Mergers and acquisitions in South Korea are expected to reach a record high this year as companies may try to streamline operations and find new sources of growth amid a prolonged business slump, experts said Wednesday.
According to data by Daewoo Securities Co., the value of local M&As reached a record 77 trillion won last year, with the number of deals also hitting a record 427.
"The government's policy that stresses corporate reform and economic revival will serve as a catalyst for the realignment via M&As," said Daewoo researcher Yoo Myung-gan.
"The amount of money involved in merger deals this year may break last year's record, given big-name companies on the market," he added.
One of the major candidates for M&A deals is Coway Co., South Korea's top water purification maker.
MBK Partners, a local private equity fund, is pushing to sell part of its stake in Woongjin Coway Co., with the price tag to range from 2 to 3 trillion won.
Though the bidding process has been delayed due to a breakup in the consortium between prospective bidder CJ Group and China's Haier, it is expected to resume next month.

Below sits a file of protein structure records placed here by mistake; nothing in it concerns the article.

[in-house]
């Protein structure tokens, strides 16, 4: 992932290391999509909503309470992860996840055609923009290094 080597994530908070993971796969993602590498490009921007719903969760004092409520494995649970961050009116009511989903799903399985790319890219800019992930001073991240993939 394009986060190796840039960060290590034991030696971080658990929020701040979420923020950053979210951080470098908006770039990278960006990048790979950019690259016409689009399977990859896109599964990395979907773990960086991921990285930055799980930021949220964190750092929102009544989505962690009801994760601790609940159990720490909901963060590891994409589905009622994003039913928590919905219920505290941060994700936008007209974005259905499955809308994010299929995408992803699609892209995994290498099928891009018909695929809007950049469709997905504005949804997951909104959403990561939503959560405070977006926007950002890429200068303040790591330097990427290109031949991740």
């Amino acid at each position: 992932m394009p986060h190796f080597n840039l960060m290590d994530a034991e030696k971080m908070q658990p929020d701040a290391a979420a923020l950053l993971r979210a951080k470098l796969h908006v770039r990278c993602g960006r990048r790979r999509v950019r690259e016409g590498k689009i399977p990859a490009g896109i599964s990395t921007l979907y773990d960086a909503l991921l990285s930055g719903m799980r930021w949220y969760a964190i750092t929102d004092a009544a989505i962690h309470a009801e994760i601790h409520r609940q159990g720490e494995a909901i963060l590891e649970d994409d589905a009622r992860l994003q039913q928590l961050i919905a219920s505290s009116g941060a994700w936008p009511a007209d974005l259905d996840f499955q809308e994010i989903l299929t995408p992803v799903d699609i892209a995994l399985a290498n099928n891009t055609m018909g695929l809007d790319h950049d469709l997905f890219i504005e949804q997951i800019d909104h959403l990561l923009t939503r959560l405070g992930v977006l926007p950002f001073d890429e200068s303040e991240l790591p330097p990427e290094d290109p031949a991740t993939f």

ING Life Korea is also on the block as South Korean private equity fund MBK Partners Ltd. is looking to sell it for a maximum of 2.5 trillion won after taking it over in 2013 from the Netherlands-based ING Group.
Conglomerates' efforts to consolidate affiliates for streamlining are also expected to vitalize M&A activities further this year, according to market watchers.
"Since several years before, big business groups such as SK and Samsung have rushed to M&As as well as intra-group consolidations as a way to boost their overall competitiveness," NH Investment & Securities official Cheong Young-chae said.
"Such a trend is expected to continue through this year as corporations need to sell off non-core parts to cut costs and to maximize efficiency," he added.
Among high-profile intra-group mergers include the deal between Cheil Industries Inc. and Samsung C&T Corporation, and between Hyundai Steel and Hyundai Hysco Co.
It remains to be seen, however, how many such cases will be completed in a way to satisfy both sides, experts said.
"Too many entities up for sale at this time of bleak economic circumstances could cause mismatches between the buyside and the sellside in price terms," said Kim Sang-jo, a professor at Seoul's Hansung University. (Yonhap)